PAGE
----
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Wednesday, 25 February 2015

Record Keeping for Capital Gains Tax

There are many types of Capital Gain Tax (CGT) events - the business owner should check with their accountant if in doubt about any possible events throughout the year. There are certain concessions available for small businesses

A Capital Gain or Loss is the difference between what it cost to purchase the asset, and what was received when it was disposed of. Capital gains tax is applied to ‘profit’ made on the disposal of an asset, although it is considered to be part of income tax.

All assets (including any held overseas), acquired since 20 September 1985 are subject to CGT unless specifically excluded or otherwise included.

A business owner must keep records of every transaction or event that may be relevant to the accountant working out whether the owner has made a capital gain or loss.

Records relating to CGT events must be kept for five years after the relevant event. Noting that the records relating to the purchase of a capital asset are required to be retained until 5 years after the lodgment of the tax return relating to the sale of that asset.

Usual record keeping obligations apply:
  • Keeping business records is a legal requirement for the statutory period of up to 7 years
  • All records of all transactions must be kept, including:
    • Payroll records
    • Purchases and expenses
    • Sales and income
    • Investment records
    • Banking records
    • Business and other registrations
    • Stock adjustments
    • Director dividends or other payments
    • Sale or purchase of any assets
    • Records relating to personal use of business assets
  • Records must be in English and legible
  • Records can be in paper or electronic form, but must be easily accessible
  • Records must be secure and maintain integrity, completeness and accuracy
Types of  CGT Events
For businesses, CGT most commonly applies to the sale of buildings, shares and goodwill. CGT does NOT apply to depreciable assets used solely for taxable purposes, for example, business equipment.
However, if you use a business asset partly for personal use, then any gain or loss from the disposal of that asset may be subject to CGT for the personal use portion.

Note that although intellectual property is defined as a depreciable asset, it is treated differently for the purpose of CGT. If the business owner has assigned any intellectual property to another entity, the accountant should be notified.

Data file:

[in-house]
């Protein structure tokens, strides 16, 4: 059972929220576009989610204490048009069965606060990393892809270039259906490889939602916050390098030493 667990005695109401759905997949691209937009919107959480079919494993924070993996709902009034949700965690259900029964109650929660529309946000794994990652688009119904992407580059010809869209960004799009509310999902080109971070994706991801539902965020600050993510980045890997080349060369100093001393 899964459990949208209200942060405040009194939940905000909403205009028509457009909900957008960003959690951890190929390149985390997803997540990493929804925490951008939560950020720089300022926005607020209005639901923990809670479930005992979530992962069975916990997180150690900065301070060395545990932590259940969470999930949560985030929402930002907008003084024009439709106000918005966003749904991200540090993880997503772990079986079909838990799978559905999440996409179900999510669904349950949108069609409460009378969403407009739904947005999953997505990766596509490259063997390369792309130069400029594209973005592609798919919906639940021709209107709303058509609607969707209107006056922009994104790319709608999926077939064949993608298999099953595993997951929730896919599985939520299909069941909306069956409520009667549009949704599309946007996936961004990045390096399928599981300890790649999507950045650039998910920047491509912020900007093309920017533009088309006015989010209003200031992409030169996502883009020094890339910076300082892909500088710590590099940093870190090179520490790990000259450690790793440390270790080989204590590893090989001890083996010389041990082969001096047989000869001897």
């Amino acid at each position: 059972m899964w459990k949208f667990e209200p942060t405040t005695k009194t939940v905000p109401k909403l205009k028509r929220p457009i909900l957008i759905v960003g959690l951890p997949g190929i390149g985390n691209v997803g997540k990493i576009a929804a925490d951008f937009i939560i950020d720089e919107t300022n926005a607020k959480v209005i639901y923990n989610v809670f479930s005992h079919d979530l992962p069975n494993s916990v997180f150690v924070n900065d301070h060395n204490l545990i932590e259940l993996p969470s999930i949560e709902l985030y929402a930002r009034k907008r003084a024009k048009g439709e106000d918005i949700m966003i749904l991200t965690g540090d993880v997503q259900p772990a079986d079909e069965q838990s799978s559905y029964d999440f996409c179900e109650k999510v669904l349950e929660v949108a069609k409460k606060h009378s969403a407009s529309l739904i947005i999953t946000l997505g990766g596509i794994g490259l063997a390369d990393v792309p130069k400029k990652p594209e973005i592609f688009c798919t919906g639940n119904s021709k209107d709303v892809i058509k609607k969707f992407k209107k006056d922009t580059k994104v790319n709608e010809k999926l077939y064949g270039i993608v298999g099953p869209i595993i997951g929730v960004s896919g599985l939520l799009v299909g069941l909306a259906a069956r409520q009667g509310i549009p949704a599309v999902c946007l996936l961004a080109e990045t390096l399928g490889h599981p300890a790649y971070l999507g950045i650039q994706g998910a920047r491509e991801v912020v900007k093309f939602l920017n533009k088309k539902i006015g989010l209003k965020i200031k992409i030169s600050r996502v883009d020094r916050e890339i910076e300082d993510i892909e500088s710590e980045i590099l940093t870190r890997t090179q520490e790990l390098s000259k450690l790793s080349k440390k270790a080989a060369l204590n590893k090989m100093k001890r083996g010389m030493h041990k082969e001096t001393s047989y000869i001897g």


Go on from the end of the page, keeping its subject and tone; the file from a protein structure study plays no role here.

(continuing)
Record keeping for Capital Gains Events

A capital loss may be carried forward to offset against a capital gain in future years. There is no time limit on how long you can carry forward a capital loss; however, you will need the records to prove the loss and to enable the accountant to calculate and offset the amount correctly. If there has been any loss event, you may need to keep the records for longer than the statutory five years, until the loss has been applied to a future gain.

What you must keep:
  • Date of the event—related to any purchase, sale, transfer, assigning of rights or gifts
  • Details of the nature of the event
  • Details of the entities or parties related to the event
The records can specifically include:
  • Receipts of purchase, sale or transfer
  • Any details of money borrowed relating to the asset
  • Records of agent, accountant, legal and advertising costs relating to the event
  • Receipts for insurance costs, rates and taxes related to the asset, for example land tax for property
  • Market valuations of the asset
  • Receipts for costs associated with repairs, maintenance and improvements to the asset
  • Broker fee details
  • Tax records showing if and when the item was claimed as an expense

Related References
  • ATO - Capital Gains Tax
  • ATO - Record Keeping for Small Business


  1. Thank you for the inspiration. This article is very helpful and informative.

    Small Business Tax

  2. I enjoyed reading your article. Please make more interesting topics like this on.
    I'll come back for more :)

    From Japs a researcher from Always Open Commerce

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